After the Finnish War in 1808, the fortress came under Russian control, and it remained a military base until Finland gained its independence in 1917.
Up for a tour of a small piece of Helsinki’s history? Good, because this is where you’ll spend the rest of your morning with two goals in mind… Learning and absorbing. It won’t be hard given that Helsinki’s history is a fascinating discovery that is arguably underrated.
One of the highlights of Suomenlinna is its impressive fortifications, which include bastions, walls, and cannons. You can walk along the fortress walls and explore the tunnels and bunkers that were once used by soldiers and sailors.
The fortress also features several landmarks and monuments, including the King’s Gate, the Jetty Barracks, and the Piper’s Park.
Whilst you’re in the history zone, you should also make some time to see Rock Church. The Rock Church, also known as Temppeliaukio Church, is a unique and iconic attraction in Helsinki, Finland.
Located in the Töölö district of Helsinki, this church is carved directly into solid rock, making it a one-of-a-kind architectural wonder. You know what’s also one-of-a-kind? These Finnish landmark names!
The church was designed by architects (and brothers) Timo and Tuomo Suomalainen and was completed in 1969.
The main attraction of the church is its circular auditorium, which is carved into the solid bedrock, giving the church its distinctive look.
The ceiling of the auditorium is made of a series of copper rings that create a stunning visual effect when the light shines through them. It’s a grand sight to see and will have you believing that heaven does exist.
You can also take part in the religious services on offer or simply take a moment to breathe and appreciate the peaceful atmosphere and unique architecture of the church in all its glory.
There is also a small gift shop on site, where you’ll be able to purchase souvenirs and other items related to the church.
After a day packed with information, loops back in time and ethereal, you’ll end your day by casually viewing the vibrant and creative neighborhood of the Design District that celebrates the city’s design culture and heritage.
The Design District is a culmination of a bunch of streets that are filled with design-focused businesses, including fashion boutiques, art galleries, furniture stores, and cafes.
If you’d like to Finnish your day off in traditional, Helsinki fashion, you have to jump into a traditional sauna.
There are many public saunas in Helsinki, including the popular Löyly sauna, which is located by the seafront in the district of Hernesaari.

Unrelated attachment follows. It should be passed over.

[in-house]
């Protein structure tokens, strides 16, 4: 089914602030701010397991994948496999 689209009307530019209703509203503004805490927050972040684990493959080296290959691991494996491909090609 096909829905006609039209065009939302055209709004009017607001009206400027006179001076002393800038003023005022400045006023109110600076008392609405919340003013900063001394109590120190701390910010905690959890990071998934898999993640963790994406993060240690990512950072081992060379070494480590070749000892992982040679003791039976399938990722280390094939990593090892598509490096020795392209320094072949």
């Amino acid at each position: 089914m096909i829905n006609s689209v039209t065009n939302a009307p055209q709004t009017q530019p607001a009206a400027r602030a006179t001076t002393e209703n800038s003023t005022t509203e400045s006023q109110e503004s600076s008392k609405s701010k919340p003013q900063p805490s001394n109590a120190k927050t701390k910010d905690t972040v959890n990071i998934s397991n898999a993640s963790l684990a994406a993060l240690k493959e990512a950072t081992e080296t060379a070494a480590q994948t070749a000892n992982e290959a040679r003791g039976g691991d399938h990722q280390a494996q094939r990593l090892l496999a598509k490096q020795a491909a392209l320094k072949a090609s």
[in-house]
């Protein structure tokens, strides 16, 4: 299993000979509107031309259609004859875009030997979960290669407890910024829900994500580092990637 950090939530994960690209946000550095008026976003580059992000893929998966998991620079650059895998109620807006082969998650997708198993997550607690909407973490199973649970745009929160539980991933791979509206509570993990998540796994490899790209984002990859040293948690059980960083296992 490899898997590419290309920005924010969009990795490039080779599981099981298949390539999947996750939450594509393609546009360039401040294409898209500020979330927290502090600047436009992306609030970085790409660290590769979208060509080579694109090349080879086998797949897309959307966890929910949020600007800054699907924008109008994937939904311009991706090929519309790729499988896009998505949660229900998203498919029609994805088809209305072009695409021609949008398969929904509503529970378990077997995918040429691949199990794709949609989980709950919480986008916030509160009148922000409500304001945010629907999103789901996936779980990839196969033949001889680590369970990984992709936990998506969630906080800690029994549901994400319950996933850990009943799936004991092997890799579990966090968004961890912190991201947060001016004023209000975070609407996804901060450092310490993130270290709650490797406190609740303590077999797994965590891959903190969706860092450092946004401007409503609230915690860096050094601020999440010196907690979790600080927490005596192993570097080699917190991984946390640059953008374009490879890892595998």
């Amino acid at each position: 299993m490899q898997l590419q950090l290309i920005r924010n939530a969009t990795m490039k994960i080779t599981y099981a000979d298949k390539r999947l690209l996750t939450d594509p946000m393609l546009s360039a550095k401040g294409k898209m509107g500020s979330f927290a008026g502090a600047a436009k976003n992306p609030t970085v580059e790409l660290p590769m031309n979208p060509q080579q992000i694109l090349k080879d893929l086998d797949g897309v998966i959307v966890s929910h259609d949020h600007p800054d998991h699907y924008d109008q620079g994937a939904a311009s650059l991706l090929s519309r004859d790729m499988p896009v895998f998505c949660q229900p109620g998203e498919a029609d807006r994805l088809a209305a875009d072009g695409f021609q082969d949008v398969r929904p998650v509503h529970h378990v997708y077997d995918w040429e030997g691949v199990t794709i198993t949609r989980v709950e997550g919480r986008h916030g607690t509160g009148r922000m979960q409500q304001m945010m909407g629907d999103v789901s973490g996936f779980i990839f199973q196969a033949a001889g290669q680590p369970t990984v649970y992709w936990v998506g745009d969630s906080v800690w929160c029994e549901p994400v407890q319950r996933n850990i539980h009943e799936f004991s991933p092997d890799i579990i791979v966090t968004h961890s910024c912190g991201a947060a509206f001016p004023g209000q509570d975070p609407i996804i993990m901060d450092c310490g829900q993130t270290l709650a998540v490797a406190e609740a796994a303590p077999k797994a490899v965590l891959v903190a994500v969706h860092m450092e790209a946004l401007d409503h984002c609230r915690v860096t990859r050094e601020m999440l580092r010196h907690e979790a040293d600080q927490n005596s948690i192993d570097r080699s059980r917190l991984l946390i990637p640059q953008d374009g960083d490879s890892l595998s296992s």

Löyly is a modern and stylish sauna complex that offers a variety of sauna experiences, from traditional wood-burning saunas to a smoke sauna and an outdoor terrace with stunning sea views.
After your sauna experience, you can enjoy a refreshing dip in the Baltic Sea or a nearby lake, depending on the location of the sauna.
Then, relax after your busy day with a drink and bite to eat at one of the many bars and restaurants in Helsinki, which offer local Finnish cuisine and craft beers.
Day 2 in Helsinki
Helsinki Art Museum
Today, after a quick stop at a local café for breakfast, you’ll continue your trip through the cultural arts from yesterday.
If you haven’t noticed, Helsinki takes great pride in its art and cultural society – And for good reason as it has pieces and history that cannot be found anywhere else in Europe.
So next on the agenda is the Helsinki Art Museum. The Helsinki Art Museum, also known as HAM, is a leading art institution in Helsinki, Finland.
The museum pays homage to an impressive collection of Finnish art, ranging from classical works to contemporary pieces.
The permanent collection includes works by some of Finland’s most celebrated artists, including Akseli Gallen-Kallela, Eero Järnefelt, Helene Schjerfbeck, and Albert Edelfelt, among others.
The collection spans several centuries and provides a look back at Helsinki’s artistic history as well as how it has progressed today.
The Sibelius Monument
You’ll wander back into that interesting district of Töölöo to view the Sibelius Monument.
The monument was dedicated to the famous Finnish composer Jean Sibelius, who is widely regarded as one of the greatest symphonists of the 20th century.
This is an interesting monument to visit as you’ll get to interact with it in ways that you normally wouldn’t expect to.
You can walk around and through the pipes to experience the sculpture from a variety of perspectives. The monument is especially impressive on a sunny day, when the light reflects off the steel pipes and creates a disorienting effect that is mesmerizing.